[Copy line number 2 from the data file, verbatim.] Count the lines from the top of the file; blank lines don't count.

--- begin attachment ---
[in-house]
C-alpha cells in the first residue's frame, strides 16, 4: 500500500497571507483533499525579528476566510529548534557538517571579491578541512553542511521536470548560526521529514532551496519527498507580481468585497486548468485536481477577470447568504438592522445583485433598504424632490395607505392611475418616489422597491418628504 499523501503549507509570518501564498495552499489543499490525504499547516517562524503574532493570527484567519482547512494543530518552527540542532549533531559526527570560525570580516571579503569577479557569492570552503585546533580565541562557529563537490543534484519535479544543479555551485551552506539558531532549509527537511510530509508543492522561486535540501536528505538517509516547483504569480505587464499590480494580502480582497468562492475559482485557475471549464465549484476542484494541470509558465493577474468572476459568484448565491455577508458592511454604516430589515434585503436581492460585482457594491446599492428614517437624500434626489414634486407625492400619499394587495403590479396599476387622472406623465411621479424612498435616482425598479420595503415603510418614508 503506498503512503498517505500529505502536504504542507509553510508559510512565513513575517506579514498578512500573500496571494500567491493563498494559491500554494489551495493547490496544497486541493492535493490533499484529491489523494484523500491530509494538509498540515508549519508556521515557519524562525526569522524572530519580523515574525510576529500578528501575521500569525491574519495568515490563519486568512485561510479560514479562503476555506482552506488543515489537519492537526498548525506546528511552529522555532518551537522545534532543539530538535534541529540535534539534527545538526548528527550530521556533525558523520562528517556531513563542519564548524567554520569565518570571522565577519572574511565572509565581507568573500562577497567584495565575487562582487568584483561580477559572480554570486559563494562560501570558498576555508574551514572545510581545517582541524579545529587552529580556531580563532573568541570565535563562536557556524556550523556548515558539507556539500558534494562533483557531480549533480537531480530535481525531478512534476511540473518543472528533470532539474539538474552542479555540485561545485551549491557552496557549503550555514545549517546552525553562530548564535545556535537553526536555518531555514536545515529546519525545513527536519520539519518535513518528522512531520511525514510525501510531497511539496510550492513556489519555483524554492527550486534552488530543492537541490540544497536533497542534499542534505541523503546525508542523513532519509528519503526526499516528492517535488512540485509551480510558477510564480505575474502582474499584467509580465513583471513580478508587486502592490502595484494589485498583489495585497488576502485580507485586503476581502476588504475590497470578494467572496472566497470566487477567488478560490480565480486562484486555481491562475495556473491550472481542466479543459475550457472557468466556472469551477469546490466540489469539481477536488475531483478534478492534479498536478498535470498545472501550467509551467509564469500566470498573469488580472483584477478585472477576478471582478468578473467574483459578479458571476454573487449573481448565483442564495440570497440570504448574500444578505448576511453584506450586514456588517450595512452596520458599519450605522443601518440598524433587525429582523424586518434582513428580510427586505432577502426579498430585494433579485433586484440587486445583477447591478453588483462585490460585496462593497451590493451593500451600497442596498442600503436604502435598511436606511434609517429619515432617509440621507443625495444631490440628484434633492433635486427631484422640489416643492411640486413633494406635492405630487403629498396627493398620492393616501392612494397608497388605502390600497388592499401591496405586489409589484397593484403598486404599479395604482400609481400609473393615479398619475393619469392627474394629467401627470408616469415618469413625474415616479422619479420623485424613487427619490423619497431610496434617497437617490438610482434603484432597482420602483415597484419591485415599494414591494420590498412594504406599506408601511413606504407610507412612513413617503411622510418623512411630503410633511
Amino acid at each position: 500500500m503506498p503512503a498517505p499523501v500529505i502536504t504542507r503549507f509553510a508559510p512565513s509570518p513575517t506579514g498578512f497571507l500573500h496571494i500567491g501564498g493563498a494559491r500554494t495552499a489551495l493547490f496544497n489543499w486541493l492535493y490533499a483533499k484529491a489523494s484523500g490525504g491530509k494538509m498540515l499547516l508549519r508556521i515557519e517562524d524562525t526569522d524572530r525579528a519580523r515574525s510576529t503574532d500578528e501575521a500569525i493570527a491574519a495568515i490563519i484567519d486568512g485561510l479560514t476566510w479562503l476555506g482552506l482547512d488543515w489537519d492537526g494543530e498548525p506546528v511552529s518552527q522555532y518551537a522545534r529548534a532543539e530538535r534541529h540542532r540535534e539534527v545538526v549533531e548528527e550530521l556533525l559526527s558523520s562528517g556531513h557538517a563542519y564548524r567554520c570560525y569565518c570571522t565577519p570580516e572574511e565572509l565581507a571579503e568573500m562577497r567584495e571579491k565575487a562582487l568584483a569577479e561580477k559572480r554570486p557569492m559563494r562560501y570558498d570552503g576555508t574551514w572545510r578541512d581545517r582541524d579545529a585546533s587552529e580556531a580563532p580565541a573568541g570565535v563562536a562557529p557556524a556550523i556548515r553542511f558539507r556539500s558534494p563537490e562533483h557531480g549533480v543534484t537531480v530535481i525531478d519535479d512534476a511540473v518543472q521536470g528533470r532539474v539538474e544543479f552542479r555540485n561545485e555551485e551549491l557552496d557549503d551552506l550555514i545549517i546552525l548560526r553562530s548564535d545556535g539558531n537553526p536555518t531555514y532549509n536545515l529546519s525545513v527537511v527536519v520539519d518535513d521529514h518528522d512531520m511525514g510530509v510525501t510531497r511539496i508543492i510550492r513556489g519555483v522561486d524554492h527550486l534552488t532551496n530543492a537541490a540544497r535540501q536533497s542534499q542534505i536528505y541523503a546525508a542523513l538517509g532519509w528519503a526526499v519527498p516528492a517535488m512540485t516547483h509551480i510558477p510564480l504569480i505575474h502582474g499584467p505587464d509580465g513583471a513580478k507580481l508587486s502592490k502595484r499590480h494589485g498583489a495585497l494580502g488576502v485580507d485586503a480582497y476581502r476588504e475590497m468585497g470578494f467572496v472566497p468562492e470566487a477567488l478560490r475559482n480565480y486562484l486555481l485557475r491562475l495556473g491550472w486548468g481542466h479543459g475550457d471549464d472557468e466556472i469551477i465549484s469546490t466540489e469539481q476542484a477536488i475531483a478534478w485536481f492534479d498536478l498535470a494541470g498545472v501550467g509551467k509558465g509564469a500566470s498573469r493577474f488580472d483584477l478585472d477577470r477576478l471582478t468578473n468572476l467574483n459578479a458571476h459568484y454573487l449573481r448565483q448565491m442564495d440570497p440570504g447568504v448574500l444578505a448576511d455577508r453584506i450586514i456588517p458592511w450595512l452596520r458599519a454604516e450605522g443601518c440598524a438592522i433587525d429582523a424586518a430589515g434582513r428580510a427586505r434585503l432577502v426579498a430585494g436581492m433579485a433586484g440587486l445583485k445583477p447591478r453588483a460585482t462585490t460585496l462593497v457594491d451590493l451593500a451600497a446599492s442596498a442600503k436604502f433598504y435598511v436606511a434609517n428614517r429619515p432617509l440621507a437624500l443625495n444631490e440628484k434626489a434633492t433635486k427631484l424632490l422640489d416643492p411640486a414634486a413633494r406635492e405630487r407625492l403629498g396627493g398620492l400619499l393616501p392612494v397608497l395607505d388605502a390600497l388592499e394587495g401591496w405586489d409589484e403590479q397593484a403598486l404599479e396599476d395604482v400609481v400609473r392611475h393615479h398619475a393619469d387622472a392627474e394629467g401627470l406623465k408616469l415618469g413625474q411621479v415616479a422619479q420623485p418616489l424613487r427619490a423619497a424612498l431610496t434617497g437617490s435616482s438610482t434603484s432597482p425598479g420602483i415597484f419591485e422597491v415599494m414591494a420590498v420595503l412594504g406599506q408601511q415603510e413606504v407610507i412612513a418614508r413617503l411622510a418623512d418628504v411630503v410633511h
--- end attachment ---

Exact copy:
C-alpha cells in the first residue's frame, strides 16, 4: 500500500497571507483533499525579528476566510529548534557538517571579491578541512553542511521536470548560526521529514532551496519527498507580481468585497486548468485536481477577470447568504438592522445583485433598504424632490395607505392611475418616489422597491418628504 499523501503549507509570518501564498495552499489543499490525504499547516517562524503574532493570527484567519482547512494543530518552527540542532549533531559526527570560525570580516571579503569577479557569492570552503585546533580565541562557529563537490543534484519535479544543479555551485551552506539558531532549509527537511510530509508543492522561486535540501536528505538517509516547483504569480505587464499590480494580502480582497468562492475559482485557475471549464465549484476542484494541470509558465493577474468572476459568484448565491455577508458592511454604516430589515434585503436581492460585482457594491446599492428614517437624500434626489414634486407625492400619499394587495403590479396599476387622472406623465411621479424612498435616482425598479420595503415603510418614508 503506498503512503498517505500529505502536504504542507509553510508559510512565513513575517506579514498578512500573500496571494500567491493563498494559491500554494489551495493547490496544497486541493492535493490533499484529491489523494484523500491530509494538509498540515508549519508556521515557519524562525526569522524572530519580523515574525510576529500578528501575521500569525491574519495568515490563519486568512485561510479560514479562503476555506482552506488543515489537519492537526498548525506546528511552529522555532518551537522545534532543539530538535534541529540535534539534527545538526548528527550530521556533525558523520562528517556531513563542519564548524567554520569565518570571522565577519572574511565572509565581507568573500562577497567584495565575487562582487568584483561580477559572480554570486559563494562560501570558498576555508574551514572545510581545517582541524579545529587552529580556531580563532573568541570565535563562536557556524556550523556548515558539507556539500558534494562533483557531480549533480537531480530535481525531478512534476511540473518543472528533470532539474539538474552542479555540485561545485551549491557552496557549503550555514545549517546552525553562530548564535545556535537553526536555518531555514536545515529546519525545513527536519520539519518535513518528522512531520511525514510525501510531497511539496510550492513556489519555483524554492527550486534552488530543492537541490540544497536533497542534499542534505541523503546525508542523513532519509528519503526526499516528492517535488512540485509551480510558477510564480505575474502582474499584467509580465513583471513580478508587486502592490502595484494589485498583489495585497488576502485580507485586503476581502476588504475590497470578494467572496472566497470566487477567488478560490480565480486562484486555481491562475495556473491550472481542466479543459475550457472557468466556472469551477469546490466540489469539481477536488475531483478534478492534479498536478498535470498545472501550467509551467509564469500566470498573469488580472483584477478585472477576478471582478468578473467574483459578479458571476454573487449573481448565483442564495440570497440570504448574500444578505448576511453584506450586514456588517450595512452596520458599519450605522443601518440598524433587525429582523424586518434582513428580510427586505432577502426579498430585494433579485433586484440587486445583477447591478453588483462585490460585496462593497451590493451593500451600497442596498442600503436604502435598511436606511434609517429619515432617509440621507443625495444631490440628484434633492433635486427631484422640489416643492411640486413633494406635492405630487403629498396627493398620492393616501392612494397608497388605502390600497388592499401591496405586489409589484397593484403598486404599479395604482400609481400609473393615479398619475393619469392627474394629467401627470408616469415618469413625474415616479422619479420623485424613487427619490423619497431610496434617497437617490438610482434603484432597482420602483415597484419591485415599494414591494420590498412594504406599506408601511413606504407610507412612513413617503411622510418623512411630503410633511